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Wishful Thinking

We have already had a number of ‘Thucydides explains Coronavirus’ takes, of varying degrees of silliness – and the first sign of a fractal effect, whereby Graham Allison’s ‘Thucydides Trap’ misreading of Thucydides generates ‘Coronavirus Thucydides Trap’ misreadings of Allison misreading Thucydides – but I would dare to suggest that we’re already past the worst. Writing to students, the Dean of College at the University of Chicago eschewed the usual discussion of new rules and practical measures in favour of a rather idiosyncratic form of reassurance. His former graduate adviser had told him an anecdote about the dark days of 1942, when his superior officer reassured him with reference to Thucydides: wars rarely turn out in way you expect them to at the outset. Continue Reading »

Well, that happened quickly. On Friday, the latest coronavirus update from the university offered the first indication that they were considering switching teaching delivery from face-to-face to online, from 23rd March, with a decision to be made on Monday. On Sunday afternoon, the decision was confirmed. On Sunday evening, the 23rd March switchover was a minimum, with colleagues in humanities encouraged to change their approach as soon as practicable; I’d been thinking about how to do this for a while, seeing other universities in the UK and US making the change, so was all set to record short audio files, set up discussion boards, contact students etc. Then Monday evening all classes for this week were cancelled so students can, where practical, make arrangements to go home. Continue Reading »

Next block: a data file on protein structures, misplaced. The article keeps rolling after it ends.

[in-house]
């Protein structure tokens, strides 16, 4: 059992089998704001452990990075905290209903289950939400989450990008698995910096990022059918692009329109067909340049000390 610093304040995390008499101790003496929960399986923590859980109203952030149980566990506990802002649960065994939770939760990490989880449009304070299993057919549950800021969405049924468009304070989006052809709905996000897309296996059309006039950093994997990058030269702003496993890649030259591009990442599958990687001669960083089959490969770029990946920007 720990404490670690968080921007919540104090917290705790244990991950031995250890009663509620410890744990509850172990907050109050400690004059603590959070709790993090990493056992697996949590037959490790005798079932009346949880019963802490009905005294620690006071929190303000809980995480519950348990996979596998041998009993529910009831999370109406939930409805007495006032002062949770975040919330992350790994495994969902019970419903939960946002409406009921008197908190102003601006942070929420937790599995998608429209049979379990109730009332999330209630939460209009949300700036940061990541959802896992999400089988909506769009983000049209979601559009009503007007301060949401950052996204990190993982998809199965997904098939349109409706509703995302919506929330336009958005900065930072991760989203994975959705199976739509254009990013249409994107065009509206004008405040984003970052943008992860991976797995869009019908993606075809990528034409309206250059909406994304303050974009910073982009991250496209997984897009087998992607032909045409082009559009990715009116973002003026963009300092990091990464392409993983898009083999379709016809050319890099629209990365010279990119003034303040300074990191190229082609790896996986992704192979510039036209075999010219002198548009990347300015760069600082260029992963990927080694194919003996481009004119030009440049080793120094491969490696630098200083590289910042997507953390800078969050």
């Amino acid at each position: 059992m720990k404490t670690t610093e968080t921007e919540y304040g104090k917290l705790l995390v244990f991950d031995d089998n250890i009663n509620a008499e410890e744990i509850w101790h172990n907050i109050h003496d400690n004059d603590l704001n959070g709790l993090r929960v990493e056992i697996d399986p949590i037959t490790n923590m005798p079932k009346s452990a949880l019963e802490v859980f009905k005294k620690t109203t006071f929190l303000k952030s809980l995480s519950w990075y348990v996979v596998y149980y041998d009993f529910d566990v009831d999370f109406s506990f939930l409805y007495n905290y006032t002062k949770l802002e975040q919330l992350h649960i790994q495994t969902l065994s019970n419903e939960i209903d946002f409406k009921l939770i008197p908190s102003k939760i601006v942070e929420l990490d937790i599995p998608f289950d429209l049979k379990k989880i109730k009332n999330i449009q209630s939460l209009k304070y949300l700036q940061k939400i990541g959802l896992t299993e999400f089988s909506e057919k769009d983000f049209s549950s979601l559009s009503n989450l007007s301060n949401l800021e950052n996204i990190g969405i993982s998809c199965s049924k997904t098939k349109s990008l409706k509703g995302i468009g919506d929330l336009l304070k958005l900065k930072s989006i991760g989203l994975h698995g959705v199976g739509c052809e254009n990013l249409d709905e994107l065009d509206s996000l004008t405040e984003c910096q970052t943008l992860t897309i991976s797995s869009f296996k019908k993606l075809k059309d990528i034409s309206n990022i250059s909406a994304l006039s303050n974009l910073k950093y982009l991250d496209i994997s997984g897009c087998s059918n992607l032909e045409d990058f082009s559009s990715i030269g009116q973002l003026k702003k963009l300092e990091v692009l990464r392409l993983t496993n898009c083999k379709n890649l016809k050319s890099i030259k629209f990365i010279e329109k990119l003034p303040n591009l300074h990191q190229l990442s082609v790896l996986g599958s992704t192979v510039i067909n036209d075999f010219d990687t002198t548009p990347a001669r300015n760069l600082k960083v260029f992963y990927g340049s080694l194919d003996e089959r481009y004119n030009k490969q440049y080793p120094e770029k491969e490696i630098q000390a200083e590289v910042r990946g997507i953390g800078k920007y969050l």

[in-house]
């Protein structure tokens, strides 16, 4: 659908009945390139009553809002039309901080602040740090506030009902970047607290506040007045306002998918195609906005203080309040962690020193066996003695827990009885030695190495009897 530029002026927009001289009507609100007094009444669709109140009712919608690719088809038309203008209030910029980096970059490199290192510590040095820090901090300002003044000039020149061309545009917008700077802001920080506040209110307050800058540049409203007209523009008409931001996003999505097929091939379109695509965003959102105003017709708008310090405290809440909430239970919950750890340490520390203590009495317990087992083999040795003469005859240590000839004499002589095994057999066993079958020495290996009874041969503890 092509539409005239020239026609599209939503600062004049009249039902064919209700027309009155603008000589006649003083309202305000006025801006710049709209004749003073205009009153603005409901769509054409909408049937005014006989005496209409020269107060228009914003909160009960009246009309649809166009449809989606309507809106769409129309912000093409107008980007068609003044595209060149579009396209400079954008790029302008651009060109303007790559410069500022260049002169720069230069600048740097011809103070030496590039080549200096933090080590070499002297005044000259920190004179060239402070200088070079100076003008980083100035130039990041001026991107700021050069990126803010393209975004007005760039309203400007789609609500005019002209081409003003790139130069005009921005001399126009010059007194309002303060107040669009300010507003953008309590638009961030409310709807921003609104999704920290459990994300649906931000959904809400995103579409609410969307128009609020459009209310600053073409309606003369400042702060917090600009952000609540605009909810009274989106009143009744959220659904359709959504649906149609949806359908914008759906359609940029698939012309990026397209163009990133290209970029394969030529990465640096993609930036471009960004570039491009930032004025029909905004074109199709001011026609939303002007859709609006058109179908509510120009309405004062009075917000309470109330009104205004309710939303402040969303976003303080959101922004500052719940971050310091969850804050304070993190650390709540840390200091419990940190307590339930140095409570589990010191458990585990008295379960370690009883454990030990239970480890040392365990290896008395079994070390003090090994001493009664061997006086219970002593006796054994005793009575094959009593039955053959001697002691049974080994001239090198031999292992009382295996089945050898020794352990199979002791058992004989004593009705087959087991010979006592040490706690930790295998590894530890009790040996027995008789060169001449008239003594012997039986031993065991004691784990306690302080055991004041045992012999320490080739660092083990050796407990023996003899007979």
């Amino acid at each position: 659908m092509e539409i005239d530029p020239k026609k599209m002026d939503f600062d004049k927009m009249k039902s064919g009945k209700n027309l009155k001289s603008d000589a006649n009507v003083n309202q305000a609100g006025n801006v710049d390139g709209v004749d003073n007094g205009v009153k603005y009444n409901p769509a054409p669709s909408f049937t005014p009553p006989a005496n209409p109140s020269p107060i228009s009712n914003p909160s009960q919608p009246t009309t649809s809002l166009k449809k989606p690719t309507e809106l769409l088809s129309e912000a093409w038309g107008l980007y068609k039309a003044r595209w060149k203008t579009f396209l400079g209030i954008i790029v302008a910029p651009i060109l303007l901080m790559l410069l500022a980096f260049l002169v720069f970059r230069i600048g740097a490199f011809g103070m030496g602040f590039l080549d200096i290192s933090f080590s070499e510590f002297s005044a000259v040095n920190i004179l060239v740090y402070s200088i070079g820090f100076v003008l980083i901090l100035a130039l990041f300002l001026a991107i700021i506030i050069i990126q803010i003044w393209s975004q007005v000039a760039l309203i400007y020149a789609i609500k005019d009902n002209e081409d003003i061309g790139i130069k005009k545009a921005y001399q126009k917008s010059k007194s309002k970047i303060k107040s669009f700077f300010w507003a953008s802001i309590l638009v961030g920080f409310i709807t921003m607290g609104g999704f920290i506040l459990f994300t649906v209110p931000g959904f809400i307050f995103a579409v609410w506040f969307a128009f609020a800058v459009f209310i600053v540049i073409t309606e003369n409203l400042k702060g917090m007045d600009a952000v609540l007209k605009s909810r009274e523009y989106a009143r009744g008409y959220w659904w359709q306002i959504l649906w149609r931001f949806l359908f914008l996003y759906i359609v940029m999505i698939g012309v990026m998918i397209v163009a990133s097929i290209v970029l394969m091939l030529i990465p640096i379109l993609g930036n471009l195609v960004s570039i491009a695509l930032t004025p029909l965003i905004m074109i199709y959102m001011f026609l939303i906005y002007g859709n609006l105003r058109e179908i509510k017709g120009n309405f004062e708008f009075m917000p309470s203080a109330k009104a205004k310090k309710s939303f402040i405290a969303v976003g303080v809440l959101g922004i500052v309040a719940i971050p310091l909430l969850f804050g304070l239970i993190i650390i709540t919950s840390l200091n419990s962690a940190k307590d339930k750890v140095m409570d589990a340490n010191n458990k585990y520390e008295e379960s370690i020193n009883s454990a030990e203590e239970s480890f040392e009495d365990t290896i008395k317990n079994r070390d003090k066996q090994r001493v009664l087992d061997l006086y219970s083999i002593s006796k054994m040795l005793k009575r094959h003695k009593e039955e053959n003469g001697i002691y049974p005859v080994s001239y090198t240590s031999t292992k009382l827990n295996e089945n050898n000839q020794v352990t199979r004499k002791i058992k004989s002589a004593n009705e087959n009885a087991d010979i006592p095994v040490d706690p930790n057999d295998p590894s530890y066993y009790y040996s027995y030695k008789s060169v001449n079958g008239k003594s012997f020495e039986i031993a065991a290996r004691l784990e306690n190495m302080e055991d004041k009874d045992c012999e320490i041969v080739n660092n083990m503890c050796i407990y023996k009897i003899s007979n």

I’ve been yelling at the internet again… Nothing new there, especially when it’s a matter of people misrepresenting Thucydides; what’s weird is that my target should be Adam Roberts, a man with astonishing breadth of knowledge and insight whose blog posts on literature and science fiction regularly leave me in absolute awe. But even Homer nods, or rather occasionally draws an unwarranted conclusion from a academic article that’s much more controversial than is obvious at first sight. Continue Reading »

I believe there’s now something of a vogue for schematic accounts of world-historical development, built around some sort of organising trope like ‘killer apps’, with far-reaching, if tendentious, contemporary implications. However, so far these seem to be mostly focused on technology and institutions, or built around grand assertions about human psychology, and inexplicably they deal with classical culture only as the/a beginning of a long process rather than as the fundamental cultural theme it clearly is in reality. It’s time to redress the balance. Yes, this is just a short blog post, but editors and publishers can be assured that I can easily turn this into a polemical op ed or trade book just by adding some striking examples, without inflicting any unhelpful nuance on the core thesis. And of course it’s just about Europe and the West; what are you, some kind of cultural Marxist? Continue Reading »

Controversy!